Nothing to do with religion, says dad of Orlando nightclub shooter

An undated photograph from a social media account of Omar Mateen, who Orlando Police have identified as the suspect in the mass shooting at a gay nighclub in Orlando, Florida.
An undated photograph from a social media account of Omar Mateen, who Orlando Police have identified as the suspect in the mass shooting at a gay nighclub in Orlando, Florida.PHOTO: REUTERS
Police stand outside a home related to suspected Orlando club shooter Omar Mateen in Port St. Lucie, Florida, USA, on June 12, 2016.
Police stand outside a home related to suspected Orlando club shooter Omar Mateen in Port St. Lucie, Florida, USA, on June 12, 2016. PHOTO: EPA

WASHINGTON (Reuters/AFP) – The father of Omar Mateen, the man identified as the killer in the fatal Orlando gay club shooting, has told the media that the attack "has nothing to do with religion" after the authorities said his son has leanings towards militants of the Islamic State in Iraq and Syria (ISIS).

He described an incident in downtown Miami in which his son saw two men kissing in front of his wife and child and he became very angry.

“We are saying we are apologising for the whole incident,” NBC News quoted him as saying. “We weren’t aware of any action he is taking. We are in shock like the whole country.”

Omar, born in 1986, was a US citizen of Afghan descent and had lived in Port St Lucie, Florida. His father, Seddique Mateen, lives in Florida, according to public records, but it was not immediately known when he came to the United States. He did not immediately return messages left on his phone, which appeared to be turned off, or respond to an email. 

Omar Khatab, the owner of the California-based satellite channel Payam-e-Afghan, said in an interview that Seddique Mateen occasionally bought time on his channel to broadcast a show called “Durand Jirga,” which focused in part on the disputed Durand Line, the frontier between Afghanistan and Pakistan demarcated by the Indian subcontinent’s former British rulers.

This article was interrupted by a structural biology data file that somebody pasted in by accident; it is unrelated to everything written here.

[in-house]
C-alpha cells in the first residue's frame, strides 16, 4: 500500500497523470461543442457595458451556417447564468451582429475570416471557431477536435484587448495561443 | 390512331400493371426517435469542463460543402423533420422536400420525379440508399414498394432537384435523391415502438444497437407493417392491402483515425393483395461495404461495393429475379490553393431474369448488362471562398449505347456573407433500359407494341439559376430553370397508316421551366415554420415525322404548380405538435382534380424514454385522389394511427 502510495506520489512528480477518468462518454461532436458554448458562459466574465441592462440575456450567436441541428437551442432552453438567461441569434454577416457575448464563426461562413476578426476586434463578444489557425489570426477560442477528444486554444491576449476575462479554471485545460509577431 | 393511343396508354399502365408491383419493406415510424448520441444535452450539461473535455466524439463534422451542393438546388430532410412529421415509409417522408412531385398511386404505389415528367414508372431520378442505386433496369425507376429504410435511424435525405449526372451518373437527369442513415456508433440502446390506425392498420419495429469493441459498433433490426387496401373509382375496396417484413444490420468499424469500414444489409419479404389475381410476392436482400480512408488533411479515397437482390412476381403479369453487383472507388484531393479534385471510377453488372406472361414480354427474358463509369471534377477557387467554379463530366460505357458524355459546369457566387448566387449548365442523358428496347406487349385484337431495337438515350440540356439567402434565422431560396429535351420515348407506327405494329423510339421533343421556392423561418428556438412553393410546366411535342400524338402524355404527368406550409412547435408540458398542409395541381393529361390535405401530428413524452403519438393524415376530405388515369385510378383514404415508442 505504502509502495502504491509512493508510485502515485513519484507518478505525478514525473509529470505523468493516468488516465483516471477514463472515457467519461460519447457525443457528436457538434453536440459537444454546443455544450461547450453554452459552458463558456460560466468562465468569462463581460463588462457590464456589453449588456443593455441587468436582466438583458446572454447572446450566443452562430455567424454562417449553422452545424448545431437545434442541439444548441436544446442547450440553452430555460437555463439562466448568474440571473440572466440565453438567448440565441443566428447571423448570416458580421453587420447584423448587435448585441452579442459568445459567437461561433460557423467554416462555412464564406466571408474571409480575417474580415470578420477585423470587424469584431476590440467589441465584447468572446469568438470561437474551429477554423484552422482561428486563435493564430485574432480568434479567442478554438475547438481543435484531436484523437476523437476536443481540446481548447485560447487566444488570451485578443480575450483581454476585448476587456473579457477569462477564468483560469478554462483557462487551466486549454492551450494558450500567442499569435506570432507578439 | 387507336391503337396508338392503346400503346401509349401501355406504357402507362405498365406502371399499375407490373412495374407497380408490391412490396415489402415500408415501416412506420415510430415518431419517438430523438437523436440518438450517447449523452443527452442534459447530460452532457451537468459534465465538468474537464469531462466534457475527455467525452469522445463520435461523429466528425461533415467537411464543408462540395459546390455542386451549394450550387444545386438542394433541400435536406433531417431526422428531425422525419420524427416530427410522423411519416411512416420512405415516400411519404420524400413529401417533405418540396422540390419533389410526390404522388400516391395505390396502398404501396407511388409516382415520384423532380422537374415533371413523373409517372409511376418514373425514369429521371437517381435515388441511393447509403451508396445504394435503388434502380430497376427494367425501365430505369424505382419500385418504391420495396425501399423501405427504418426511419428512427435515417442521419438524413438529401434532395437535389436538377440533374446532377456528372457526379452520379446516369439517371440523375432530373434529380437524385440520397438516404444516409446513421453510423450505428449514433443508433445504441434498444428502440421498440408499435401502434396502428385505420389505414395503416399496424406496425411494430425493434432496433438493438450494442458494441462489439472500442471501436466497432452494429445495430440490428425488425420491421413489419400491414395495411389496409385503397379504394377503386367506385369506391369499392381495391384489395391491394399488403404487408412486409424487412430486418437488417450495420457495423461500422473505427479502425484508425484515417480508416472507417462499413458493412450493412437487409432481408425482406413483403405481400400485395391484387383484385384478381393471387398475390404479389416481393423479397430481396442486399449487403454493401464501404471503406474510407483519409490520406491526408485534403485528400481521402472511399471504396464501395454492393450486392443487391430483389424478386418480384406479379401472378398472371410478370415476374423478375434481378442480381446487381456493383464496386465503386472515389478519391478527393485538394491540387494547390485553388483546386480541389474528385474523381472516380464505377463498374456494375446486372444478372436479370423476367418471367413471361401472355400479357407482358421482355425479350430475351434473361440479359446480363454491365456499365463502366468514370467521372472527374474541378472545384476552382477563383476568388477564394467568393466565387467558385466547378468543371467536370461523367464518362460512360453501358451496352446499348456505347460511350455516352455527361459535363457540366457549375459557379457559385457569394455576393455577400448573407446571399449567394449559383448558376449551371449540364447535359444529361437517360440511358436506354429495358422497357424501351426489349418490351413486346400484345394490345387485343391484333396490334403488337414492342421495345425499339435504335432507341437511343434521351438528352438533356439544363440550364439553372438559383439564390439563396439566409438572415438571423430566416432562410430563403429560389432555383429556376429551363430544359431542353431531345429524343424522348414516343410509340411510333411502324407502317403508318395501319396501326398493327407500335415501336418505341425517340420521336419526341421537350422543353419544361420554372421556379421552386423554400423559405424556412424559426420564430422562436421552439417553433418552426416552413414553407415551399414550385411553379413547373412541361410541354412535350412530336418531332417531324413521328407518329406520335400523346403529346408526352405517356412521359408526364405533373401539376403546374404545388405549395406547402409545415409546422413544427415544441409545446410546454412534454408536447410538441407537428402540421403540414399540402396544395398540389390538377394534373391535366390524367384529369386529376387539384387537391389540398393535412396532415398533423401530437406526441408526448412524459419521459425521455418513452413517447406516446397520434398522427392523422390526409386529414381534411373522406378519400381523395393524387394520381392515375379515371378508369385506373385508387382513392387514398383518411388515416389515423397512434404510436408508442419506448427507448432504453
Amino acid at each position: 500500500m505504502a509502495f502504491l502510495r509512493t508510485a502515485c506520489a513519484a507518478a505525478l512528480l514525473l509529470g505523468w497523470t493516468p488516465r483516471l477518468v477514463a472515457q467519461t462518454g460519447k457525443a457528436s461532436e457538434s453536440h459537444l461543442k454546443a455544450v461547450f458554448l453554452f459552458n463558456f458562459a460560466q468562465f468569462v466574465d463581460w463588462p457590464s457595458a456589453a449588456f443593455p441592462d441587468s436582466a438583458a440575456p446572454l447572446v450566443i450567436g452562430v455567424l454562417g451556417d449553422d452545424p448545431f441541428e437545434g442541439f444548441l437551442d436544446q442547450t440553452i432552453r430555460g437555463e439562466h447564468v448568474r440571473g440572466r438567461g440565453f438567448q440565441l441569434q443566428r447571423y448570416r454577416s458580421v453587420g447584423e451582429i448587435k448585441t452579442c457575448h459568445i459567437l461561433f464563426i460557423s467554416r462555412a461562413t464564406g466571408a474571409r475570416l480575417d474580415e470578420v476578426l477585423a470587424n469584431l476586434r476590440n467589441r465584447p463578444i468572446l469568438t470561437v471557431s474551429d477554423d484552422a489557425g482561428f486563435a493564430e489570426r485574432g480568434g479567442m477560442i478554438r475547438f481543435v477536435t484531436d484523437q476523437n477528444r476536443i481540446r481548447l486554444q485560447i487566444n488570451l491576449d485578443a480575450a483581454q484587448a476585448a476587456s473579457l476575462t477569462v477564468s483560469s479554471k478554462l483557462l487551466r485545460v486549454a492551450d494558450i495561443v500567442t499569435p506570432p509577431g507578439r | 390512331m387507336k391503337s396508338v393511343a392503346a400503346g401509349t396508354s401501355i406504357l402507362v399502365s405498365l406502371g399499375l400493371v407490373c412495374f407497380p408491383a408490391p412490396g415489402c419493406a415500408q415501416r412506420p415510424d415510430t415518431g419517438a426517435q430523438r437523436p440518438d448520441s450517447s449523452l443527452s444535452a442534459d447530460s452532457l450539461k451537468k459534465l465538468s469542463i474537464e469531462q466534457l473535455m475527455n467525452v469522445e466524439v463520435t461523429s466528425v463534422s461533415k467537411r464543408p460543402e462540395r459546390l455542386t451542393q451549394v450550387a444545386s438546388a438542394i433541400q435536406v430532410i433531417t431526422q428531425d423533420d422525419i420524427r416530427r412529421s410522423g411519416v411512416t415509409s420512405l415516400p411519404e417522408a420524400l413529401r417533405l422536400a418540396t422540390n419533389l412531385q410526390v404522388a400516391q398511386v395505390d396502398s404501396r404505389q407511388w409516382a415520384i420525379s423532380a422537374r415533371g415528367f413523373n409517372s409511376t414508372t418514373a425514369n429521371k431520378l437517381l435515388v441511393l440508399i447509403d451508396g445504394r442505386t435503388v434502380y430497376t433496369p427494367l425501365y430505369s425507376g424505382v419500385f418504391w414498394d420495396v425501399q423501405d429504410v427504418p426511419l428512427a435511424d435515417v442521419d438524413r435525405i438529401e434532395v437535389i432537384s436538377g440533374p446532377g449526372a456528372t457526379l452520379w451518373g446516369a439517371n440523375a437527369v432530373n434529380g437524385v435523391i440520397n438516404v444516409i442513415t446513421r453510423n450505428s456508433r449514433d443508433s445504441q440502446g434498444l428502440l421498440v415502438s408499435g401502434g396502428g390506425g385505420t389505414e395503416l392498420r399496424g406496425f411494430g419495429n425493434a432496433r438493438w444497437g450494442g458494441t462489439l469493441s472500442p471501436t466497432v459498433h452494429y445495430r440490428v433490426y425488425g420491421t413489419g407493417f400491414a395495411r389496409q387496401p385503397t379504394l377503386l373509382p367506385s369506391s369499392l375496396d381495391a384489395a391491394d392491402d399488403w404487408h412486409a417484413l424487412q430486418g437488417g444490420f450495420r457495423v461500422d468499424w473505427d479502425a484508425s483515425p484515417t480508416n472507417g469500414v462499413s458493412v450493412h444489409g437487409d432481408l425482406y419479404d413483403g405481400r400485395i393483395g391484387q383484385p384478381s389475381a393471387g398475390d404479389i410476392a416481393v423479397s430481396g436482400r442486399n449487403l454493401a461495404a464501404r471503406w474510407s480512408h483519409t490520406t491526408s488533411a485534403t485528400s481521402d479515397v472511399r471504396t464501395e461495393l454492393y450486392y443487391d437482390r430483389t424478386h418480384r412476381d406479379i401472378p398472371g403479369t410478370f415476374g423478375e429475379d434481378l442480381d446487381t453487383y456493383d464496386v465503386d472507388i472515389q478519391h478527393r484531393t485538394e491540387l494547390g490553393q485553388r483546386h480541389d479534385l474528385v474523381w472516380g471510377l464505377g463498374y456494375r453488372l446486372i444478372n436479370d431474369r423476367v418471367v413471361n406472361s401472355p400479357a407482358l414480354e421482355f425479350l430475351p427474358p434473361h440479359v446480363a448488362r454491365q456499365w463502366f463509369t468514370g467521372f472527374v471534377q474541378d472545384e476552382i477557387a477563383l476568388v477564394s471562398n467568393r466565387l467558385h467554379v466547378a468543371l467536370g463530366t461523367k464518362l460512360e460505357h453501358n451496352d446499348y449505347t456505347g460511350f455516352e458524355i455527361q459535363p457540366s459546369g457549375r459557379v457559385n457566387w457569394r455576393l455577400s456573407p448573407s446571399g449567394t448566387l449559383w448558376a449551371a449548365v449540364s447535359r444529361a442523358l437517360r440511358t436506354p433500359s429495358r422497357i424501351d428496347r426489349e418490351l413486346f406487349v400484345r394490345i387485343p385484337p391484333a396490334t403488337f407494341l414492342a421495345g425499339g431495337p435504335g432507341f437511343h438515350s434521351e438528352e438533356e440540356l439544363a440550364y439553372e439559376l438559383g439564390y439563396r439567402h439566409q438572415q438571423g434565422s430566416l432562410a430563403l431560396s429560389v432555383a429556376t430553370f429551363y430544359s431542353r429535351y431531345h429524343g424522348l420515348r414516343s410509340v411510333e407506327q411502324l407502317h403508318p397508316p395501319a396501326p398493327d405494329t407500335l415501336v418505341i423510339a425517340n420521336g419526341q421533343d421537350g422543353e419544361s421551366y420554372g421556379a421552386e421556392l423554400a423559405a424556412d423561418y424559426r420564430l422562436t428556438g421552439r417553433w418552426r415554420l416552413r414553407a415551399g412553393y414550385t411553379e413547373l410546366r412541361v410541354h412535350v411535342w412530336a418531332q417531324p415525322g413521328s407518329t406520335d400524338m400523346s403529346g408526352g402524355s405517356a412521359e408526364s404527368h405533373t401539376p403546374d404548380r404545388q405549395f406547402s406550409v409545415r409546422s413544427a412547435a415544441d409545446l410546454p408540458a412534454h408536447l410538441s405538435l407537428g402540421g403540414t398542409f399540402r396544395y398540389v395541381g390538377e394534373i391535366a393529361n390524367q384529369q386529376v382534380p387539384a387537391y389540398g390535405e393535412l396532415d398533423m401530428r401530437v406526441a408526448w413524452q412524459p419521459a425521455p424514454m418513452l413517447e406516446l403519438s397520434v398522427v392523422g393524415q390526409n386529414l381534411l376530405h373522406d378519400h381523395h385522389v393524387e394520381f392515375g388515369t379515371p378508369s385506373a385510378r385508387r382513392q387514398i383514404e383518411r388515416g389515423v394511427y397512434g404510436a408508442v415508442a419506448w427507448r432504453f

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“Three or four times a year, he would show up in Southern California,” Khatab said in a phone interview on Sunday. “He’d talk for about two to three hours. He’d buy his own time and come here and broadcast and leave within a day.”

Khatab said Seddique Mateen’s political views were largely anti-Pakistan. 

One of Seddique Mateen’s videos refers to the “killer ISI” - the acronym for Pakistan’s main military-run intelligence service – and says the agency is the “creator and father of the world’s terrorism.”

US officials have accused Pakistani intelligence of backing violence against US targets in Afghanistan, although Pakistan denies the allegations. 

A US congressman said Omar Mateen, a 29-year-old Florida resident and US citizen, may have pledged allegiance to the Islamic State of Iraq and Syria.  US officials cautioned that they had no immediate evidence of any direct connection with Islamic State or other foreign extremist group, nor had they uncovered any contacts between the gunman and any such group. 

Fifty-three people were wounded in the rampage. It was the deadliest single US mass shooting incident, eclipsing the 2007 massacre of 32 people at Virginia Tech university. 

Seddique Mateen interviewed Afghan President Ashraf Ghani in January 2014, according to a video posted on his YouTube channel. The interview touched on economic development and youth unemployment in Afghanistan. Khatab said Mateen conducted the interview in Kabul and brought it to California for broadcast.

But relatives interviewed by US media say Mateen, who worked as a security officer, was not overly religious but had anti-gay views and had regularly assaulted his ex-wife.

In a separate interview, a former wife of the suspect who left him in 2011 fearing for her life, said he was violently abusive.

"He was not a stable person," the ex-wife told the Washington Post, which did not identify her because she fears for her safety.

"He beat me. He would just come home and start beating me up because the laundry wasn't finished or something like that," she told the Post.

According to the wife's account, the pair had met in New York but in March 2009 had moved in together in Fort Pierce, Florida.

The woman's parents later rescued her from the relationship and the pair were later divorced, according to a court document seen by AFP.

She described him as a "private person" but not especially expressive about his Muslim faith.

He owned a small caliber handgun and worked as a guard at a secure facility for juvenile delinquents.

According to a report by the Daily Beast website, citing FBI sources, Mateen was investigated twice for possible extremist links in 2013 and 2014 but never prosecuted.

According to the Florida Department of Agriculture and Consumer Services website, he had a gun licence set to expire in September of next year.